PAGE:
“We’re tweeting live from HR where we’re all being fired! Exciting!!” Just one of the tweets to HMV’s 63,000 followers from an HMV employee, angry at the redundancies being carried out last year in the company.  Seven further messages were posted before the company regained control and deleted the tweets.

Last year, we had some photos from employees in Taco Bell and Burger King that went viral and had a major impact on the reputation of both companies. There are lots more examples like these.

Social media can have many beneficial consequences for a company, especially in terms of product promotion, branding, customer support, web site visibility etc. Many companies encourage employees, especially in sales and marketing, to join networks like LinkedIn so that they can extend their network and identify leads for the company.

However, as we have seen above, along with the benefits come a number of risks, through the possibility of employees using social media in a manner that compromises the profile and reputation of a company. This is where a social media policy comes in.

What is a Social Media Policy ?

It explains what employees should and should not do when using social media tools in the course of their employment. It provides guidelines of acceptable behaviour and defines the standards and behaviour that an organisation expects from its employees when using social media.

Why have one?

Inappropriate, unauthorised and insensitive online commentary from employees can spread very quickly on social media and can have a negative impact on a company’s image, leaving it potentially exposed to litigation. A well crafted and thorough social media policy can help to minimise these risks.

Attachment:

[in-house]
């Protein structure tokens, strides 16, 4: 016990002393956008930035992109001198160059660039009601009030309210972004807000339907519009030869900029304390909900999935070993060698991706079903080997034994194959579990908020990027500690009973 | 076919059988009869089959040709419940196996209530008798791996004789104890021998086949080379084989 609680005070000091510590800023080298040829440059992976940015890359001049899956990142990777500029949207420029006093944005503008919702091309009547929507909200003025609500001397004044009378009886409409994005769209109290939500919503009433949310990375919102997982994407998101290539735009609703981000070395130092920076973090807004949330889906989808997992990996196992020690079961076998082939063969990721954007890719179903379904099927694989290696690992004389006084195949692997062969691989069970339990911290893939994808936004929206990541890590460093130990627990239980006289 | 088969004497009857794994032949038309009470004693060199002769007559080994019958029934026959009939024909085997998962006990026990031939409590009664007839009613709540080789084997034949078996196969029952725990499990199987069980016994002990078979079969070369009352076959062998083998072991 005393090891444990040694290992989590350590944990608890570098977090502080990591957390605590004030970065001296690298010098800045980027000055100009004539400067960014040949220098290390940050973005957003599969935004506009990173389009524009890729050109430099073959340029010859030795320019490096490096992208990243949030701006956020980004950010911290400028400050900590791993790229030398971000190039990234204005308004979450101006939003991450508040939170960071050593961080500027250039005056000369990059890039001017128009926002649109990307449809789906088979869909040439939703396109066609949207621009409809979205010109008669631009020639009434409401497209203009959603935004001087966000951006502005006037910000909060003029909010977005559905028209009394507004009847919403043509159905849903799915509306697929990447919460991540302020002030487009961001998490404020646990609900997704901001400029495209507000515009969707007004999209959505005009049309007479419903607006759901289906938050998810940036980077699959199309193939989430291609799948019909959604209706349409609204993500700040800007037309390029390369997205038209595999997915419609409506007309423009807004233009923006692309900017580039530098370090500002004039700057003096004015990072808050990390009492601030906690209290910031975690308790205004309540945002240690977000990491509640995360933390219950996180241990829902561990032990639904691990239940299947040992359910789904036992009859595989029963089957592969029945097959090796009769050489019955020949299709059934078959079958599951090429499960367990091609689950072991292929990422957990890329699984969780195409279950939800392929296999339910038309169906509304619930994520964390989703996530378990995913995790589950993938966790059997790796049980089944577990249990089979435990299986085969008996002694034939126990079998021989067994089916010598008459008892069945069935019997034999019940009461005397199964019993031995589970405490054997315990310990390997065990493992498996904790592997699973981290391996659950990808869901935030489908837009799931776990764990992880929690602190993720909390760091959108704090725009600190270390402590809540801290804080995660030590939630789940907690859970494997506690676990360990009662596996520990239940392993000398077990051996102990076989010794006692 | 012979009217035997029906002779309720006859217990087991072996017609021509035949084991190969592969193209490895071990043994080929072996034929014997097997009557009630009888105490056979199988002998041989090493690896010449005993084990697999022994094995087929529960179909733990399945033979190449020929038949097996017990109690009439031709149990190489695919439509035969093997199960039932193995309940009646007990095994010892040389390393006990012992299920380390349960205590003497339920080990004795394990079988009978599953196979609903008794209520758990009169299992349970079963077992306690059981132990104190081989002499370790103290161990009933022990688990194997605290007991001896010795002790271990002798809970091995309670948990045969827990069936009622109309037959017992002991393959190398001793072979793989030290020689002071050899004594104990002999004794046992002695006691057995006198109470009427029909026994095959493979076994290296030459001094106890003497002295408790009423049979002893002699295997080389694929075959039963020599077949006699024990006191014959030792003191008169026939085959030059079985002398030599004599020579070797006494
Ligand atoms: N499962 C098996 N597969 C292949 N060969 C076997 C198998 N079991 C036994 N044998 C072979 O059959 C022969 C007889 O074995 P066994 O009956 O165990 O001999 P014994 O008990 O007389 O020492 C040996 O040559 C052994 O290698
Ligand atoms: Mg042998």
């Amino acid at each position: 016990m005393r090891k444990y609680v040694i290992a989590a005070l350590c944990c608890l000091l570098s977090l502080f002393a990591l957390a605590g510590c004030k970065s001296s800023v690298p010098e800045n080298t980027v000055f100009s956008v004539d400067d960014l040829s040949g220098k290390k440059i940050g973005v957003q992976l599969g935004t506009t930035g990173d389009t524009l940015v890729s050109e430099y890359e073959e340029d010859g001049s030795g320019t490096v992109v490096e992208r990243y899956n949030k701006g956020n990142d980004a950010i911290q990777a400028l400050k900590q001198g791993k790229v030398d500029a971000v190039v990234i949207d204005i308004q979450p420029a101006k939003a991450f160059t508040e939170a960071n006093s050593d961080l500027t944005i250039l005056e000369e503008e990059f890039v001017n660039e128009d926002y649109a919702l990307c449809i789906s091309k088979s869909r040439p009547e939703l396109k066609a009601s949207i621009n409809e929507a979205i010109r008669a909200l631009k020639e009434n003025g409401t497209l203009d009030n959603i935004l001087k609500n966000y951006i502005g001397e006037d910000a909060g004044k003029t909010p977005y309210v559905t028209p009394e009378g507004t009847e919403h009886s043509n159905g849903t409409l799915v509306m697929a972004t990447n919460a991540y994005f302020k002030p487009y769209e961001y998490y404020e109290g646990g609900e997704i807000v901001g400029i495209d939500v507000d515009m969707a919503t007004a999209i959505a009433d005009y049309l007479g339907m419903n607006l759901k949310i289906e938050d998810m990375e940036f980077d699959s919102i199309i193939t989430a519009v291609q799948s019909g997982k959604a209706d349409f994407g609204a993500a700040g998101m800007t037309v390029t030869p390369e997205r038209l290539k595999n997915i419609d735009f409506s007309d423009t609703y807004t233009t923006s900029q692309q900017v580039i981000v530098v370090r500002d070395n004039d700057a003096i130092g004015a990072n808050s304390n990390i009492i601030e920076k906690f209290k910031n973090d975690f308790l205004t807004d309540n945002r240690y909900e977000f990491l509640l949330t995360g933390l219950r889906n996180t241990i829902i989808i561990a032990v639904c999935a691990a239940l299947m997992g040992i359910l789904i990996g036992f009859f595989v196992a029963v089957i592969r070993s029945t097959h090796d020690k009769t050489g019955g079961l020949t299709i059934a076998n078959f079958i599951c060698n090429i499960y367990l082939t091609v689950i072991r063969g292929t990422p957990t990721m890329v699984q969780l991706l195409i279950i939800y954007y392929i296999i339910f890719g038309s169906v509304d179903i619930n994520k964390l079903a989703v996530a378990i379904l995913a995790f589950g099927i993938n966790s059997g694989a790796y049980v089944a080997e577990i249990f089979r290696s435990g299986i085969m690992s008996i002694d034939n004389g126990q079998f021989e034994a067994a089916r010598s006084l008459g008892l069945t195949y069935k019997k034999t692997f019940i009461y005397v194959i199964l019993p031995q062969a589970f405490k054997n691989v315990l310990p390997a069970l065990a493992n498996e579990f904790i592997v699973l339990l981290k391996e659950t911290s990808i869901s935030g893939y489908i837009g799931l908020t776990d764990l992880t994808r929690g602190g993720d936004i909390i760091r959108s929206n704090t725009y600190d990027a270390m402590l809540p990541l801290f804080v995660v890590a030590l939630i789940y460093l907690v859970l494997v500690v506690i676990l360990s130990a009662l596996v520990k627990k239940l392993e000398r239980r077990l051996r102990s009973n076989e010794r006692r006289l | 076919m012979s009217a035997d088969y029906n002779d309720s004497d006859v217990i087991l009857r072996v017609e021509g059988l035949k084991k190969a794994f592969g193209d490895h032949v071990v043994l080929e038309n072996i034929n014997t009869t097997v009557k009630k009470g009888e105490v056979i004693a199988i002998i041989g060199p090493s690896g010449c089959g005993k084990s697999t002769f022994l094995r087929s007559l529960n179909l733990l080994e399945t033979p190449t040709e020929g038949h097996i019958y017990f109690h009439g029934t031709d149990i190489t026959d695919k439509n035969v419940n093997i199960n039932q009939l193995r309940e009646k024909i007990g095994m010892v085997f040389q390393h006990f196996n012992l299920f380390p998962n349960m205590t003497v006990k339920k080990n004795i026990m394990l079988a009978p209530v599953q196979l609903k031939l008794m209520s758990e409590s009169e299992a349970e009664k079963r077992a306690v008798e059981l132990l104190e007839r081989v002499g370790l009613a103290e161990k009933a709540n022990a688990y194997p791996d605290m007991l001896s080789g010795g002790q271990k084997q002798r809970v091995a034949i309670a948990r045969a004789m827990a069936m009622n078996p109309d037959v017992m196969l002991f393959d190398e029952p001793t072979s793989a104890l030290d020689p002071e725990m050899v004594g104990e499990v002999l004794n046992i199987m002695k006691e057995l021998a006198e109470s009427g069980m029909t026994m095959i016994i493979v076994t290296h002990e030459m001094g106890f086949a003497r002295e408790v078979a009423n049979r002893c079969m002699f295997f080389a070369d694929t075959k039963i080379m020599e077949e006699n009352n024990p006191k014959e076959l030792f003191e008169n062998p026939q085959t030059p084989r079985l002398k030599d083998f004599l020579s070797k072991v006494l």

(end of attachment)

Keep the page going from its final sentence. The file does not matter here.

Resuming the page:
What are the risks that a Social Media Policy can address?

  • Loss of productivity – too much focus on social life, gossip etc.
  • Loss of, or damage to, the company’s reputation
    • Unhappy employees making accusations against the company on social networks, forums.​
  • Disclosure of company confidential material
    • Sensitive, confidential material can be disclosed, accidently or deliberately​
  • Exposure to harassment/discrimination claims
    • Employees post offensive material during work: leads to harassment claim​
  • Loss of business contact
  • Extensive business contact lists (on LinkedIn) can be compromised when employees leaves, maybe goes to competitor. Who owns the contact list?

In terms of the ownership of LinkedIn contact lists, the findings in a UK case, Hays Specialist Recruitment (Holdings) Ltd & Another –v- Ions & Another ([2008] All ER 216), suggest that, regardless of the LinkedIn account being owned by an employee, any contact details gathered and stored in the account during the course of employment will be the property of the employer and must be deleted or returned to the employer if the employee leaves the company.

In the next blog we will look at the relevant factors to consider when developing a Social Media Policy.

For training and advice on Social Media Marketing, contact Noel @ noel.mcgrath@smeconnect.ie.  Follow me on Twitter: www.twitter.com/mcgrathnoel